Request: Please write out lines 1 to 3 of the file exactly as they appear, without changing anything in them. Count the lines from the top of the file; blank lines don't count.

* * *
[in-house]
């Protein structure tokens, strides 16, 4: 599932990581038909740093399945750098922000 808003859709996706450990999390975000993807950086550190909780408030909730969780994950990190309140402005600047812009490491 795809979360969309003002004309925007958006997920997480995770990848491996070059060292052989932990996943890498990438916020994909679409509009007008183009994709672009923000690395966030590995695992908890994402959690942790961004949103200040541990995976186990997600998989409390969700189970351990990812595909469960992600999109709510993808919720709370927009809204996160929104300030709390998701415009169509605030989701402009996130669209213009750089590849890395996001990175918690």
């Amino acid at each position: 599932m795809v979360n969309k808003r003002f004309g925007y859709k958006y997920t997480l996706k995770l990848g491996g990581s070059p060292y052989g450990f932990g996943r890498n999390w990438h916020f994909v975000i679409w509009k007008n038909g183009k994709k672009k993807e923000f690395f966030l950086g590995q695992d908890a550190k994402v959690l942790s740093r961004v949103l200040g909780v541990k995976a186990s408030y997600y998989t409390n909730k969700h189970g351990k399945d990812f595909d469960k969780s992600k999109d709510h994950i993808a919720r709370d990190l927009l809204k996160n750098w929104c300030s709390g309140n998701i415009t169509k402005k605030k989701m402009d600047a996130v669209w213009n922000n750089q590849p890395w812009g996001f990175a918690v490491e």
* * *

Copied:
[in-house]
């Protein structure tokens, strides 16, 4: 599932990581038909740093399945750098922000 808003859709996706450990999390975000993807950086550190909780408030909730969780994950990190309140402005600047812009490491 795809979360969309003002004309925007958006997920997480995770990848491996070059060292052989932990996943890498990438916020994909679409509009007008183009994709672009923000690395966030590995695992908890994402959690942790961004949103200040541990995976186990997600998989409390969700189970351990990812595909469960992600999109709510993808919720709370927009809204996160929104300030709390998701415009169509605030989701402009996130669209213009750089590849890395996001990175918690």
């Amino acid at each position: 599932m795809v979360n969309k808003r003002f004309g925007y859709k958006y997920t997480l996706k995770l990848g491996g990581s070059p060292y052989g450990f932990g996943r890498n999390w990438h916020f994909v975000i679409w509009k007008n038909g183009k994709k672009k993807e923000f690395f966030l950086g590995q695992d908890a550190k994402v959690l942790s740093r961004v949103l200040g909780v541990k995976a186990s408030y997600y998989t409390n909730k969700h189970g351990k399945d990812f595909d469960k969780s992600k999109d709510h994950i993808a919720r709370d990190l927009l809204k996160n750098w929104c300030s709390g309140n998701i415009t169509k402005k605030k989701m402009d600047a996130v669209w213009n922000n750089q590849p890395w812009g996001f990175a918690v490491e």